7 Unique Ways the World is Adapting to Limited Resources

Globally speaking, we use 30 percent more of the earth’s non-renewable resources than is sustainable. Unsustainability means using resources at a quicker rate than they can regenerate, therefore limiting their availability for future generations. Resource limitations include deforestation, degraded soil, polluted air and water sources, water table depletion, acidic oceans, and declines in biodiversity.

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One of the most impactful ways for the consumer goods industry to help the planet is to play a part in adapting to the decreased availability of resources and sustainability. This means redesigning consumer products and production systems to use fewer environmentally harmful or resource-depleting raw materials. As a response, many product designers have worked to create goods that use sustainable and renewable resources, and the results are some unique and elegant solutions.

1. Stone Paper

Stone paper is a renewable form of paper made from natural stone which can be used to replace paper that has been made from wood pulp. Unlike other paper substitutes, such as hemp paper, stone paper has a decreased water footprint, making it an extremely sustainable and paperlike substitute fit for many uses from notebooks to art. It’s also more durable than traditional paper, and many forms offer the advantage of being waterproof.

2. Renewable Wooden Goods

Renewable wood is sourced from certified forests and tree farms, such as those with the sustainability marker of the Forest Stewardship Council (FSC) and similar organizations. In many cases, this wood is harvested from tree farms. Tree farms, while often constituted of monocultures, offer consumer goods manufacturing the opportunity to use natural wood without cutting down the precious ecosystems of natural growth forests across the world.

This process allows wooden consumer goods to be renewable, in addition to biodegradable. Additionally, they require less energy and the decreased use of fossil fuels in the manufacturing process. Representative items include sustainable wooden watches or consumer electronics, such as headphones. Similarly, renewable bamboo is arising as a useful substitute for short-term and single-use plastics, such as drinking straws and toothbrushes.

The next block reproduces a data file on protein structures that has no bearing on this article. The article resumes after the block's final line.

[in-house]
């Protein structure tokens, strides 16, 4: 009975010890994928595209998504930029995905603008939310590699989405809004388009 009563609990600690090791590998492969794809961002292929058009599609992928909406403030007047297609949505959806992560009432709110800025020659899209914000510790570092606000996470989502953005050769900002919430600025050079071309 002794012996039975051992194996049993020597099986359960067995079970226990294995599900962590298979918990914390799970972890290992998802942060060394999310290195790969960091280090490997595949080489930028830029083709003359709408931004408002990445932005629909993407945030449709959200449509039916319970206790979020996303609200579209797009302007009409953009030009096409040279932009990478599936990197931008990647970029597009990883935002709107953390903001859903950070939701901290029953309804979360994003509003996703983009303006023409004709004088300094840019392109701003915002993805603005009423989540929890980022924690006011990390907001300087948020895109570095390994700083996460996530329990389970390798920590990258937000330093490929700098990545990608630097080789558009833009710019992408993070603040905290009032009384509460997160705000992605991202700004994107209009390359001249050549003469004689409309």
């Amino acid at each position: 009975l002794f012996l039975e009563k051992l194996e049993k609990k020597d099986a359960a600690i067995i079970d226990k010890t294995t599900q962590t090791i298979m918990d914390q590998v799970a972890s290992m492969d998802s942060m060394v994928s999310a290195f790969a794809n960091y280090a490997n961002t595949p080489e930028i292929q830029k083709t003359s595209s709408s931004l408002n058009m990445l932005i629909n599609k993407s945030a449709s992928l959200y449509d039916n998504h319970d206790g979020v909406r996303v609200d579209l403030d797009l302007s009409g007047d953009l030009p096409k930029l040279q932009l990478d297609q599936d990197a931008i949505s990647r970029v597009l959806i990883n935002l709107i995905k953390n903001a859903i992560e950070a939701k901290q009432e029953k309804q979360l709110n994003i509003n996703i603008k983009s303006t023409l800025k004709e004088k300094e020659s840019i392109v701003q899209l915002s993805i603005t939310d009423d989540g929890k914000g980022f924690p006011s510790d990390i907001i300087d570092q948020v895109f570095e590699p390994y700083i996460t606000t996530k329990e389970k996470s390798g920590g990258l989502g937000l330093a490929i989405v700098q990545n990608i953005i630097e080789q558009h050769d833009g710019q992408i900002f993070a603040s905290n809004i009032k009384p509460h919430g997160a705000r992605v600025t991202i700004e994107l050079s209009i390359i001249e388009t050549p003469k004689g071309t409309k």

As an added bonus, it’s common for companies that specialize in sustainable natural wood materials to participate in tree-planting programs. This means that for each sale, they participate in a planting organization that allows them to plant trees for future use and sustainability.

3. Zero-Paper Technologies and Forms

Digital technologies have opened up amazing possibilities for cutting paper out of the workflow entirely. Digital technologies have adapted into new and unique avenues of work, practicality, creativity, and expression. Digital technologies are now capable of imitating most forms and uses of paper, from contracts and paperwork, books and reference materials, to note-taking and many forms of art. It is now possible for not only people, but also businesses to live and work completely paper-free without compromising any of their hobbies, productivity, or functionality.

4. Household and Office Efficiency

Reducing energy use in the home is one of the most often-used methods of reducing individual carbon footprint and resource consumption. This is because it directly affects individual and business expenses while also allowing individuals to take part in preserving the environment. Consumer goods have developed household items, technologies, and appliances that use less energy while also utilizing solar panels.